Windows 10 downloads and installs cumulative updates automatically but no longer forces feature updates unless the version you have is nearing the end of service. If you do not know the version you are running, there are many ways you can check and figure out if you need to upgrade to stay supported.

Microsoft plans to end the support of Windows 10 on October 14, 2025. When Windows 10 was first announced back in 2015, the company touted it as the last version of Windows. However, the lifecycle page now states that the company will “continue to support at least one Windows 10 Semi-Annual Channel until October 14, 2025,” for the Home, Pro, Enterprise, and Educations versions.

The retirement date means that after October 14, 2025, devices running Windows 10 will no longer receive security and quality updates, and you will no longer be able to contact the company for support.

However, Microsoft plans to offer a paid subscription to allow regular consumers to keep getting security updates for up to three years after the support officially ends. The pricing of the subscription hasn’t been revealed, but for businesses, it will cost $61 per month per device, $122 during the second year, and $244 for the third year.

The lifecycle is different if you use the Windows 10 Long Term Servicing Branch (LTSB) editions. Windows 10 LTSB is perhaps the best edition if you’re not into feature updates. They are editions supported for up to 10 years, there’s no bloatware, and they don’t get feature updates.

Windows 10 version historyDate of availabilityMainstream support end dateExtended support end date
Windows 10 Enterprise LTSC 2021
Windows 10 IoT Enterprise LTSC 2021
November 16, 2021January 12, 2027January 12, 2027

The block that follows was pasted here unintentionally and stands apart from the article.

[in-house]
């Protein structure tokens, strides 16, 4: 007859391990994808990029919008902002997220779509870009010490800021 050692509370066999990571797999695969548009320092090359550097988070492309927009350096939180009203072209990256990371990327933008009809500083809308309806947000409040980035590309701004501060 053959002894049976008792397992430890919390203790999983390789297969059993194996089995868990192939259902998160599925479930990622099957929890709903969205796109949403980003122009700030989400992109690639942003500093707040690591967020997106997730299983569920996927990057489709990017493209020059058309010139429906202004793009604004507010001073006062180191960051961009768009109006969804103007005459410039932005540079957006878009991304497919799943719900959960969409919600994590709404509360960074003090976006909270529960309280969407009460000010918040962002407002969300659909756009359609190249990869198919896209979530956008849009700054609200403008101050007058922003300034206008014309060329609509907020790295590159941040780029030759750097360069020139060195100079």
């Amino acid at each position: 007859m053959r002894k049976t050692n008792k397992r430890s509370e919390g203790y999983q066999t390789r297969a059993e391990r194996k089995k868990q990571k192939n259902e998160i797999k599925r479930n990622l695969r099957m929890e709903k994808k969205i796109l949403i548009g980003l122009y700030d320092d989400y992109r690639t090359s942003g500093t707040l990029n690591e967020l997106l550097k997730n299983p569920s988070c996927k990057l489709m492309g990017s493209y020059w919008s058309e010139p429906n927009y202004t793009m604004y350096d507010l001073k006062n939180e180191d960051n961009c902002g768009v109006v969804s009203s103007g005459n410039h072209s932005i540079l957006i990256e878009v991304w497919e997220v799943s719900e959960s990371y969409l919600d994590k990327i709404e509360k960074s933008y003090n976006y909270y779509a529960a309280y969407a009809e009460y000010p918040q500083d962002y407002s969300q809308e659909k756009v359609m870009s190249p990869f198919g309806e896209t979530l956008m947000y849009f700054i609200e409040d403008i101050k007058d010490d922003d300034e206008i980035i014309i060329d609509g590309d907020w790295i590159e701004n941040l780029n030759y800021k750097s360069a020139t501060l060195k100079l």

Windows 10 Enterprise LTSC 2019
Windows 10 IoT Enterprise LTSC 2019
November 13, 2018January 9, 2024January 9, 2029
Windows 10 Enterprise 2016 LTSB
Windows 10 IoT Enterprise 2016 LTSB
August 2, 2016October 12, 2021October 13, 2026
Windows 10 Enterprise 2015 LTSB
Windows 10 IoT Enterprise 2015 LTSB
July 29, 2015October 13, 2020October 14, 2025

Windows 10 LTSB is an option for Windows 10 Enterprise, and it is only available for Volume License customers or with an MSDN subscription.

Update June 14, 2024: This page has been updated to ensure accuracy and include the latest information.

About the author

Mauro Huculak is a Windows How-To Expert who started Pureinfotech in 2010 as an independent online publication. He has also been a Windows Central contributor for nearly a decade. Mauro has over 14 years of experience writing comprehensive guides and creating professional videos about Windows and software, including Android and Linux. Before becoming a technology writer, he was an IT administrator for seven years. In total, Mauro has over 20 years of combined experience in technology. Throughout his career, he achieved different professional certifications from Microsoft (MSCA), Cisco (CCNP), VMware (VCP), and CompTIA (A+ and Network+), and he has been recognized as a Microsoft MVP for many years. You can follow him on X (Twitter), YouTube, LinkedIn and Email him at [email protected].